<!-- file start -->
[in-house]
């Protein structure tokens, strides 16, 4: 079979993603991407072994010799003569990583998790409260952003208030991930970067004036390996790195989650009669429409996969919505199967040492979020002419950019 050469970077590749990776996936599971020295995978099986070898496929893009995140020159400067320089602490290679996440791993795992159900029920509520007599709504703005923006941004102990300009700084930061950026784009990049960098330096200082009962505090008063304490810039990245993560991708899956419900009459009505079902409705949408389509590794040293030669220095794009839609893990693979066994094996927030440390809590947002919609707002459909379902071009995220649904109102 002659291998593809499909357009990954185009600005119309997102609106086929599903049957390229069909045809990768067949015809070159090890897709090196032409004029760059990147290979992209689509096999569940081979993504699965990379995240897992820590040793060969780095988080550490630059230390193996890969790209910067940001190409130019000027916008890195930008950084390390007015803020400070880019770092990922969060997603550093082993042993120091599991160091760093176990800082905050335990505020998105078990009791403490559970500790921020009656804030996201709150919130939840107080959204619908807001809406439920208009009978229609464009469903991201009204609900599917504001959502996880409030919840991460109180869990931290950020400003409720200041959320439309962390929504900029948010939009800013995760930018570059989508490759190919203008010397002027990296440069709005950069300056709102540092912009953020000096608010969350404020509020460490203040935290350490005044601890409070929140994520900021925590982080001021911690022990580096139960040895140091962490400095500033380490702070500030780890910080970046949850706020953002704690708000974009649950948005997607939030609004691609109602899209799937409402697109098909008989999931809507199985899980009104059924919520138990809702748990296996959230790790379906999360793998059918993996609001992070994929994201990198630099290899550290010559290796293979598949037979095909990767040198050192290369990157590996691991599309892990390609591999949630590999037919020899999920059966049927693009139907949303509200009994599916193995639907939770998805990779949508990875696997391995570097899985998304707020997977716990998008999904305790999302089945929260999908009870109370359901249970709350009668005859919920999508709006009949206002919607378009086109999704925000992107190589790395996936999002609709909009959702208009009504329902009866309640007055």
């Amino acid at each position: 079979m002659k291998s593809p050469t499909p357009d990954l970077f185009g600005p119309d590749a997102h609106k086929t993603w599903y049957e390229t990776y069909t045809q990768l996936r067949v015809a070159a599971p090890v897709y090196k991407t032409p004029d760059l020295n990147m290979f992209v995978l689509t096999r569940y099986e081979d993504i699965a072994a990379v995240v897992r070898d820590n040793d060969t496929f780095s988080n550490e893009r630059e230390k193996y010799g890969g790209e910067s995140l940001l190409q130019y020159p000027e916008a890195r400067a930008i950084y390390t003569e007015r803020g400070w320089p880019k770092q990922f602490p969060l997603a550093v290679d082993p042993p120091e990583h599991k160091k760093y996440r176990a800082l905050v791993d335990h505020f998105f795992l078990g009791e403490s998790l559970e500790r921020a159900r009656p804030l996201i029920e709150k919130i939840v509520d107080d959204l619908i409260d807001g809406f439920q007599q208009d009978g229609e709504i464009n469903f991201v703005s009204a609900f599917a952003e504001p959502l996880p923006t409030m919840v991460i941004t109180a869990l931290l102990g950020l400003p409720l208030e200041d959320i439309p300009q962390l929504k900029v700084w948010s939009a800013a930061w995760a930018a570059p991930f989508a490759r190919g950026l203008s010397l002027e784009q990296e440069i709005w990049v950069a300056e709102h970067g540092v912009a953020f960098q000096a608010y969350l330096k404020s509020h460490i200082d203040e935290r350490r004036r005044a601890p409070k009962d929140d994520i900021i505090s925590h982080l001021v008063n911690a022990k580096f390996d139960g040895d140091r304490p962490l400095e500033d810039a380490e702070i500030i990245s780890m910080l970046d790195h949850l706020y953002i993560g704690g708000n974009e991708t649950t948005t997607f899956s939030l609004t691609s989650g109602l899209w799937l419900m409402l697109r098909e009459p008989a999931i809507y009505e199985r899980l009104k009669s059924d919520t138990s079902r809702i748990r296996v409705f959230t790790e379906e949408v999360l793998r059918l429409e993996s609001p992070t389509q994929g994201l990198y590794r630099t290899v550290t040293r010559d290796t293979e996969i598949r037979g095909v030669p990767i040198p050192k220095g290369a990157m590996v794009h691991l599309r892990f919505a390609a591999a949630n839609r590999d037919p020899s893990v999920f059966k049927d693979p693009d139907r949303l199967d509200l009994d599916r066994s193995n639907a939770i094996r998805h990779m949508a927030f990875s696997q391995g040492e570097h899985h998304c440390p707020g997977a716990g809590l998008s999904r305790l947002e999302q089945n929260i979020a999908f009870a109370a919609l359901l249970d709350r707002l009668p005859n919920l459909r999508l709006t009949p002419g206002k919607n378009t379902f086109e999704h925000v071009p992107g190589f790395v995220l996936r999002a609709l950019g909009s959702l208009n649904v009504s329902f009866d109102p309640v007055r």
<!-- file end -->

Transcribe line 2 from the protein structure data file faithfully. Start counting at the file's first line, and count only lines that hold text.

């Protein structure tokens, strides 16, 4: 079979993603991407072994010799003569990583998790409260952003208030991930970067004036390996790195989650009669429409996969919505199967040492979020002419950019 050469970077590749990776996936599971020295995978099986070898496929893009995140020159400067320089602490290679996440791993795992159900029920509520007599709504703005923006941004102990300009700084930061950026784009990049960098330096200082009962505090008063304490810039990245993560991708899956419900009459009505079902409705949408389509590794040293030669220095794009839609893990693979066994094996927030440390809590947002919609707002459909379902071009995220649904109102 002659291998593809499909357009990954185009600005119309997102609106086929599903049957390229069909045809990768067949015809070159090890897709090196032409004029760059990147290979992209689509096999569940081979993504699965990379995240897992820590040793060969780095988080550490630059230390193996890969790209910067940001190409130019000027916008890195930008950084390390007015803020400070880019770092990922969060997603550093082993042993120091599991160091760093176990800082905050335990505020998105078990009791403490559970500790921020009656804030996201709150919130939840107080959204619908807001809406439920208009009978229609464009469903991201009204609900599917504001959502996880409030919840991460109180869990931290950020400003409720200041959320439309962390929504900029948010939009800013995760930018570059989508490759190919203008010397002027990296440069709005950069300056709102540092912009953020000096608010969350404020509020460490203040935290350490005044601890409070929140994520900021925590982080001021911690022990580096139960040895140091962490400095500033380490702070500030780890910080970046949850706020953002704690708000974009649950948005997607939030609004691609109602899209799937409402697109098909008989999931809507199985899980009104059924919520138990809702748990296996959230790790379906999360793998059918993996609001992070994929994201990198630099290899550290010559290796293979598949037979095909990767040198050192290369990157590996691991599309892990390609591999949630590999037919020899999920059966049927693009139907949303509200009994599916193995639907939770998805990779949508990875696997391995570097899985998304707020997977716990998008999904305790999302089945929260999908009870109370359901249970709350009668005859919920999508709006009949206002919607378009086109999704925000992107190589790395996936999002609709909009959702208009009504329902009866309640007055």